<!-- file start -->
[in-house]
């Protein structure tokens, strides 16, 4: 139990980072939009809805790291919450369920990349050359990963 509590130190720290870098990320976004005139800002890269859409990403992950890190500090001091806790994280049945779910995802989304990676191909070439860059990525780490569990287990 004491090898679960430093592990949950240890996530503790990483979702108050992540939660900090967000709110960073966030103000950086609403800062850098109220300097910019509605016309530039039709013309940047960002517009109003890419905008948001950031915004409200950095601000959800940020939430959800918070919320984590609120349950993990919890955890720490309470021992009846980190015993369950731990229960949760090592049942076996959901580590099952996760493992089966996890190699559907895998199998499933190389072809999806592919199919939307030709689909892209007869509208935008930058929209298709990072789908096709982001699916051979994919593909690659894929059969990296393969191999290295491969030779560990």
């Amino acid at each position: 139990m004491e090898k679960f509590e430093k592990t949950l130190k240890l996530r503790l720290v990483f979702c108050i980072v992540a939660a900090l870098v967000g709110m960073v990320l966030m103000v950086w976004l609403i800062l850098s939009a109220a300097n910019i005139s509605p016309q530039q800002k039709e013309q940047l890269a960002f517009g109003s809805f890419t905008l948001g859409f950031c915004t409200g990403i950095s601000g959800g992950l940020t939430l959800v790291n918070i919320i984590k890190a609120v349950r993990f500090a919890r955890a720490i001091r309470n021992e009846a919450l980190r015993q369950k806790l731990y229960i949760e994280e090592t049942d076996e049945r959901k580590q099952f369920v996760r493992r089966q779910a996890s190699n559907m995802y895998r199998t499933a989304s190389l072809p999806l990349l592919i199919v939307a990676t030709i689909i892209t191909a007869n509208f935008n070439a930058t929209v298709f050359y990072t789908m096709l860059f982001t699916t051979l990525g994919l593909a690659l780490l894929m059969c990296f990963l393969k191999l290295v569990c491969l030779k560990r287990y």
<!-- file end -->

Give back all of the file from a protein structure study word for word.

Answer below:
[in-house]
């Protein structure tokens, strides 16, 4: 139990980072939009809805790291919450369920990349050359990963 509590130190720290870098990320976004005139800002890269859409990403992950890190500090001091806790994280049945779910995802989304990676191909070439860059990525780490569990287990 004491090898679960430093592990949950240890996530503790990483979702108050992540939660900090967000709110960073966030103000950086609403800062850098109220300097910019509605016309530039039709013309940047960002517009109003890419905008948001950031915004409200950095601000959800940020939430959800918070919320984590609120349950993990919890955890720490309470021992009846980190015993369950731990229960949760090592049942076996959901580590099952996760493992089966996890190699559907895998199998499933190389072809999806592919199919939307030709689909892209007869509208935008930058929209298709990072789908096709982001699916051979994919593909690659894929059969990296393969191999290295491969030779560990």
């Amino acid at each position: 139990m004491e090898k679960f509590e430093k592990t949950l130190k240890l996530r503790l720290v990483f979702c108050i980072v992540a939660a900090l870098v967000g709110m960073v990320l966030m103000v950086w976004l609403i800062l850098s939009a109220a300097n910019i005139s509605p016309q530039q800002k039709e013309q940047l890269a960002f517009g109003s809805f890419t905008l948001g859409f950031c915004t409200g990403i950095s601000g959800g992950l940020t939430l959800v790291n918070i919320i984590k890190a609120v349950r993990f500090a919890r955890a720490i001091r309470n021992e009846a919450l980190r015993q369950k806790l731990y229960i949760e994280e090592t049942d076996e049945r959901k580590q099952f369920v996760r493992r089966q779910a996890s190699n559907m995802y895998r199998t499933a989304s190389l072809p999806l990349l592919i199919v939307a990676t030709i689909i892209t191909a007869n509208f935008n070439a930058t929209v298709f050359y990072t789908m096709l860059f982001t699916t051979l990525g994919l593909a690659l780490l894929m059969c990296f990963l393969k191999l290295v569990c491969l030779k560990r287990y």